Preserving Naxi Culture
    2012-12-27 10:18:45     CRIENGLISH.com         Web Editor: Qin Mei

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In 1998, He Limin started teaching people in his village about Dongba culture in his courtyard home.  Dongba is the name for the culture and language of the Naxi people, who live in and around the city of Lijiang in China's Yunnan province.

A musician performs during a gathering to celebrate the expansion of a school teaching Naxi culture. [Photo: CRIENGLISH.com]

He Limin, Researcher, Lijiang Institute of Dongba Culture,

"The original name was the Lijiang Study Hall of Naxi Culture. It's a non-government group, which I've funded myself. There was no external financing. Myself and the other teachers taught in our spare time.  That' s why our school has been a night school. We are dedicated to spreading the Dongba culture in our spare time."

There are many elements to Dongba culture - music, a written language said to be the only living one based on hieroglyphics, and a rich set of customs and rituals which Mr He says are in danger of being forgotten.

"For me, the most crucial thing we do here is to reconstruct the Naxi culture. It's difficult to preserve every element of Naxi culture as it used to be, so we try out best to protect the most important parts according to the present day needs of our society. As long as we can find a way to integrate it into modern society, traditional culture can be saved. We can't stay stuck in the past - we have to adapt our traditional ways to the modern society."

In the early days of the school it was the women in the village who were most interested in studying Dongba culture, so the school has so far focused on teaching them, but Mr He is now re-branding and re-launching the school to attract anyone interested in Dongba culture, from Chinese of other ethnic groups to foreigners.

"We still have no outside funding, but now we're changing the school. We're planning to run it in an enterprising way. We'll make it a business, and have paid services. We'll educate people and at the same time, spread Dongba culture. We'll open to everybody - It doesn't matter if they are foreigners or Chinese people, if they want to study, we will teach them. But we'll charge for this. Not for our individual benefit, but to spread the culture on to the next generation."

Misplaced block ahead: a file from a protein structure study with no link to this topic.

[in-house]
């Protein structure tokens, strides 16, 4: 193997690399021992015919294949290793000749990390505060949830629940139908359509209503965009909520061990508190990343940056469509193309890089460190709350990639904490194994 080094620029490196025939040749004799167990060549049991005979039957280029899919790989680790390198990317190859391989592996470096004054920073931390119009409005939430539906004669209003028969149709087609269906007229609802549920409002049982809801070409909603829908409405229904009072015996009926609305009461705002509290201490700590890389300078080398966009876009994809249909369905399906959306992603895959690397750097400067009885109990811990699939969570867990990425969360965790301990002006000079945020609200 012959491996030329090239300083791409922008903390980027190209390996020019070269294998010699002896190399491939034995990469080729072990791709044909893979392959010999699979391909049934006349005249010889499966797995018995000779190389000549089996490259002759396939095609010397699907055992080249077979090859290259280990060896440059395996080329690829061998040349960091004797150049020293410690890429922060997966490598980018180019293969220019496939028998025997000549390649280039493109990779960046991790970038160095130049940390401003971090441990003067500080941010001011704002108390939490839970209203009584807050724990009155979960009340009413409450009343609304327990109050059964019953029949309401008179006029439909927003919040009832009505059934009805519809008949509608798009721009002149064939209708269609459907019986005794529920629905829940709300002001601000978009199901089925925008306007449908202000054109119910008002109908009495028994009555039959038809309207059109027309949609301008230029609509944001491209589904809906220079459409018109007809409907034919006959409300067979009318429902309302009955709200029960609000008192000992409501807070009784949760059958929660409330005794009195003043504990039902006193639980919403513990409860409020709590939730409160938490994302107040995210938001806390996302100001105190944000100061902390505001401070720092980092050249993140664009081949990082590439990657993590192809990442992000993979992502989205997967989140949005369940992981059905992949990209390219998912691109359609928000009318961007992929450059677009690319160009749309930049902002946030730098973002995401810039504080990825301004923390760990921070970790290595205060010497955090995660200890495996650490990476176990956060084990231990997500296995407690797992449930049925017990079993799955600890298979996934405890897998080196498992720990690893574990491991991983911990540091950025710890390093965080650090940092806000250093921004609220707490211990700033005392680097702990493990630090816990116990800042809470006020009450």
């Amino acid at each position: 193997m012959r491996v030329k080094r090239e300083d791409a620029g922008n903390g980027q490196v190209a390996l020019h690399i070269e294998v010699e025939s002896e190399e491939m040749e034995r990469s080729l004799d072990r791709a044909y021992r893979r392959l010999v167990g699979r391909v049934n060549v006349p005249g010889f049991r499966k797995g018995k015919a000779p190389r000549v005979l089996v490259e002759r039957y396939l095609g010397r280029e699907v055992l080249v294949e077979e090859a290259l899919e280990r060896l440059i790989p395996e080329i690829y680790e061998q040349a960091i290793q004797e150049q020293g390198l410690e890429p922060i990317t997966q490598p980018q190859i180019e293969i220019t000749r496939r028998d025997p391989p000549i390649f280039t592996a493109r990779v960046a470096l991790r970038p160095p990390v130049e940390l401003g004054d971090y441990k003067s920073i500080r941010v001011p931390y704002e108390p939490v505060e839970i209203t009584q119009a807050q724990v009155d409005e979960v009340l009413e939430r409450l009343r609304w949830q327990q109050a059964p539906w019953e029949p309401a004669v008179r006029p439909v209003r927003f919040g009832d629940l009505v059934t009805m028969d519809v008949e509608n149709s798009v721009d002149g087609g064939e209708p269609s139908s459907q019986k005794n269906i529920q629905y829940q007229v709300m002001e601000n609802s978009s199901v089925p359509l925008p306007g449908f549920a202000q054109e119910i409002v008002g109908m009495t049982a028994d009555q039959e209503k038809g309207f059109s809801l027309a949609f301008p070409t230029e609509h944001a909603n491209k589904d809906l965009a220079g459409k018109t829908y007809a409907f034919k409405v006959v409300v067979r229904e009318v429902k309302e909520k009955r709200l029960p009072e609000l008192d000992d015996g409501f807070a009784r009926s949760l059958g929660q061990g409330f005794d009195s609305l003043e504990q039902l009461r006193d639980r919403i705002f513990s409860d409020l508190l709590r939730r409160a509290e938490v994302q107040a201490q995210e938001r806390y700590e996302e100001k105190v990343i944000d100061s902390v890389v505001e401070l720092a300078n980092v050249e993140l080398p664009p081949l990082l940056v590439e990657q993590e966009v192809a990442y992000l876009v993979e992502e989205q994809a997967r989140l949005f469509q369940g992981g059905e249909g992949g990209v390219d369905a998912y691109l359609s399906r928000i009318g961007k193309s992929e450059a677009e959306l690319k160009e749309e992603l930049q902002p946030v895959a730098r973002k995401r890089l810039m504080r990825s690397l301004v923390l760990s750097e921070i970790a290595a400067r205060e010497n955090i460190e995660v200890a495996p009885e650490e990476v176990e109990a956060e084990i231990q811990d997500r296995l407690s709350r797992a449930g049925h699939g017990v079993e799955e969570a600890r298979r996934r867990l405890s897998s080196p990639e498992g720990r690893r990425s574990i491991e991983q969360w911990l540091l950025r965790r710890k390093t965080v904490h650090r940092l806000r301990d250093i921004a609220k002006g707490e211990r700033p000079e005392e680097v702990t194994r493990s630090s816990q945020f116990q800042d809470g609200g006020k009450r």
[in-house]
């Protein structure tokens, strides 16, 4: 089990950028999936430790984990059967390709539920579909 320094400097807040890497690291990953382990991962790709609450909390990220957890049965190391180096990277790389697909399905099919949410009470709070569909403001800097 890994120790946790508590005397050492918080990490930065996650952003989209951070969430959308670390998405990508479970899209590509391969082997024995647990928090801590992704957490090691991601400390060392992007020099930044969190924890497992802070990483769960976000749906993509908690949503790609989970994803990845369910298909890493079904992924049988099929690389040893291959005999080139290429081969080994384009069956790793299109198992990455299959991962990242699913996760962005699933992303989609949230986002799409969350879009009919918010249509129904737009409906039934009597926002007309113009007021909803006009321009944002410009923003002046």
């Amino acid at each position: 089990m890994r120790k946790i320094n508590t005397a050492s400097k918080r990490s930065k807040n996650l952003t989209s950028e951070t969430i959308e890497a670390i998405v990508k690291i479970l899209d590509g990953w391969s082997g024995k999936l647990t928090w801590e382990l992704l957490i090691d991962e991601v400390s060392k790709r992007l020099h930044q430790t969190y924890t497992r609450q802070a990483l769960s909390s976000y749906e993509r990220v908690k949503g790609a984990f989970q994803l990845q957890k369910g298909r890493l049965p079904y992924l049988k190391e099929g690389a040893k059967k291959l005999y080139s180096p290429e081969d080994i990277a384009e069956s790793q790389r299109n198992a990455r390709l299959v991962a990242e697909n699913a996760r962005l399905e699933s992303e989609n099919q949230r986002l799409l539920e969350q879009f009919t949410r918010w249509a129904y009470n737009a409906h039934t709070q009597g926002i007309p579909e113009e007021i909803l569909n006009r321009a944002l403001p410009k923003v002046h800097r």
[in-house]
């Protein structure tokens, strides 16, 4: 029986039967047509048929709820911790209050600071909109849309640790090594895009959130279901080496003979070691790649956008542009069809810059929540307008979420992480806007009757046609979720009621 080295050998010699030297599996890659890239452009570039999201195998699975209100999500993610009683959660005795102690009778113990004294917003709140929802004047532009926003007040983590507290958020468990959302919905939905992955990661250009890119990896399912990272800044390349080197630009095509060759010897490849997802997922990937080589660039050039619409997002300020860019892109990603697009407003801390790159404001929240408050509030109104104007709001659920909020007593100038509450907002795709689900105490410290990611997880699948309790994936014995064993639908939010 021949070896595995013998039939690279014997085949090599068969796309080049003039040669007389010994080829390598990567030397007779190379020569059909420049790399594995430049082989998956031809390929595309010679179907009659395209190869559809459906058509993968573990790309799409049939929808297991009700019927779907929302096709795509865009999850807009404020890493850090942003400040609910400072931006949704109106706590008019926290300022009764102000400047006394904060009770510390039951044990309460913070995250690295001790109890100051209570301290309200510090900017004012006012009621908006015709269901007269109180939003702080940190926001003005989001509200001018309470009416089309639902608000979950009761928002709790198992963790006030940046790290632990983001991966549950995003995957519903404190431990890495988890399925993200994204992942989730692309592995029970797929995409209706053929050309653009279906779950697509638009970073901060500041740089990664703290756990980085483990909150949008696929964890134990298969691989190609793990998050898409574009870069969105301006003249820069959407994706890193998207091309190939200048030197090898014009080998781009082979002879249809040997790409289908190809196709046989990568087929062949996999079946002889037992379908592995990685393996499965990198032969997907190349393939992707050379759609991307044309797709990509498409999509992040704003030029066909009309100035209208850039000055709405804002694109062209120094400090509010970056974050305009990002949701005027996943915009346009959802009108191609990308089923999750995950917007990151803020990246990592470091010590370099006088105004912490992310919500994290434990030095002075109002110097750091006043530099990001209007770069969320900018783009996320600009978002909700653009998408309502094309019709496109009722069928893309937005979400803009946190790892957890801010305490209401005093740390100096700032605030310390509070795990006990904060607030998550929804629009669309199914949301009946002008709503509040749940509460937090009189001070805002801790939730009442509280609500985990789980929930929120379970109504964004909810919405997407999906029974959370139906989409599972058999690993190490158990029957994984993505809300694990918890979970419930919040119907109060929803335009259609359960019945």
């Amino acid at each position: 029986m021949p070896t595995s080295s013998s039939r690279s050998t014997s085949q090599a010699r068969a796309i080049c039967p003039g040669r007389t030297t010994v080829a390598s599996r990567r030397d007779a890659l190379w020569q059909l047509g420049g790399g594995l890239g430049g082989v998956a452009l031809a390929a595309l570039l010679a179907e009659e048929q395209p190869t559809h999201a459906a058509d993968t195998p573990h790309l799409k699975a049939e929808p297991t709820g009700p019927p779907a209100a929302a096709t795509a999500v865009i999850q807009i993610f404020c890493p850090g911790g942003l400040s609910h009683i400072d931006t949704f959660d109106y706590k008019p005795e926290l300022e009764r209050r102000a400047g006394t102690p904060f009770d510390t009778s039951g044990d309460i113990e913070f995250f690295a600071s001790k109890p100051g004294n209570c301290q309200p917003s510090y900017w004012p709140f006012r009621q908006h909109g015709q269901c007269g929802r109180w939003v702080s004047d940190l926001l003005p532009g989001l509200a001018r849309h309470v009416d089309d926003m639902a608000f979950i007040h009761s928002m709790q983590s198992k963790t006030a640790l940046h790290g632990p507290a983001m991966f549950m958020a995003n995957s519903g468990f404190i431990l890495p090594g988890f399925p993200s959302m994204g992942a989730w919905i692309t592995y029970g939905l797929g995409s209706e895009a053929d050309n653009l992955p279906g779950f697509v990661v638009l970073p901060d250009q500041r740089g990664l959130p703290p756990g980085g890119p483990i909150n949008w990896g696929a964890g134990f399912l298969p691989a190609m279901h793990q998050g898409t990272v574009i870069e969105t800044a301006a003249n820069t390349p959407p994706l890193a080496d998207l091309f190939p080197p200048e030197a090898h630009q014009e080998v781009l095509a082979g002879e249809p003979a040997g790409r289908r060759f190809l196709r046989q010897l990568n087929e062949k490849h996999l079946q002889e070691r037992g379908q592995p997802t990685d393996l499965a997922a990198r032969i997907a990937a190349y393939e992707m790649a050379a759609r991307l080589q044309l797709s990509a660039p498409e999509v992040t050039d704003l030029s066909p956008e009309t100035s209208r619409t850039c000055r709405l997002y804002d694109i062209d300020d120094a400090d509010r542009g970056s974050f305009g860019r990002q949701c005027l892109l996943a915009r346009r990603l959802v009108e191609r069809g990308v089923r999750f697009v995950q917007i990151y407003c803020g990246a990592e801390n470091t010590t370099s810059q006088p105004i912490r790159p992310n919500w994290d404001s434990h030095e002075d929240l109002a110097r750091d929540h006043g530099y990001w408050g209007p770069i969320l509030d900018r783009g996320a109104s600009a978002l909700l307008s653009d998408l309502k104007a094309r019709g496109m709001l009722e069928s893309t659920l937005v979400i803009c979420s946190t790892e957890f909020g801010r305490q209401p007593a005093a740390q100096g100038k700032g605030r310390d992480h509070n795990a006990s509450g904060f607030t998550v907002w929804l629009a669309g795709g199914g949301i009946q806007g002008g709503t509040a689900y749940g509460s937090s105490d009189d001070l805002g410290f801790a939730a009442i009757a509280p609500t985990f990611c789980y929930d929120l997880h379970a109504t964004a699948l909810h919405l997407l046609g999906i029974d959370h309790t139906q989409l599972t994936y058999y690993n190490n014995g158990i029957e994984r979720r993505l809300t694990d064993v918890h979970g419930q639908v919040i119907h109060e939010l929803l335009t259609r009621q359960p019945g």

At a re-opening ceremony to celebrate the re-branding of the school, local officials from around Lijiang came to give speeches and voice their support for the project.  At the end of the ceremony, Naxi men performed a dance for those in attendance.

"Every dance has its own story and meaning. The differences in the dancing reflects the differences in the stories. Different spirits, different forms and different meanings. The dance with the sword is called the North Spirit Dance. A spirit in the north holds a sword in it's hand and makes sacrifices to different gods with each dance. Dongba Dance is based on sacrifice. The elements of Dongba culture are: Dongba characters, Dongba Scripture, Dongba dialects, Dongba music, Dongba dance and arts. There are more than 100 ceremonies."

Mr He is hoping to expand the school in the future, to secure funding from government and private sources, and to bring schools like his to other Naxi villages in the Lijiang area. He says he made a promise to friends and teachers, who have since passed away, to spread the Naxi Dongba culture and keep it alive.

"Dongba culture is important because it came from Naxi people. We generated this ancient language, which took much effort. Many other ethnic groups have lost their original language, but we Naxi people have kept ours alive. We still know the meaning of every single word. We do not need to guess. We can read all the classical scriptures, and sing them out loud. We still know how to use this language. It's a rare thing in the context of globalization and homogenization in the modern world. We believe this culture is a precious thing to be protected, and that we must pass it on. Some Naxi people' s belief in the culture has worn thin and some have altered their beliefs. However, there are still some Naxi people who stick to their original faith and cultural customs."

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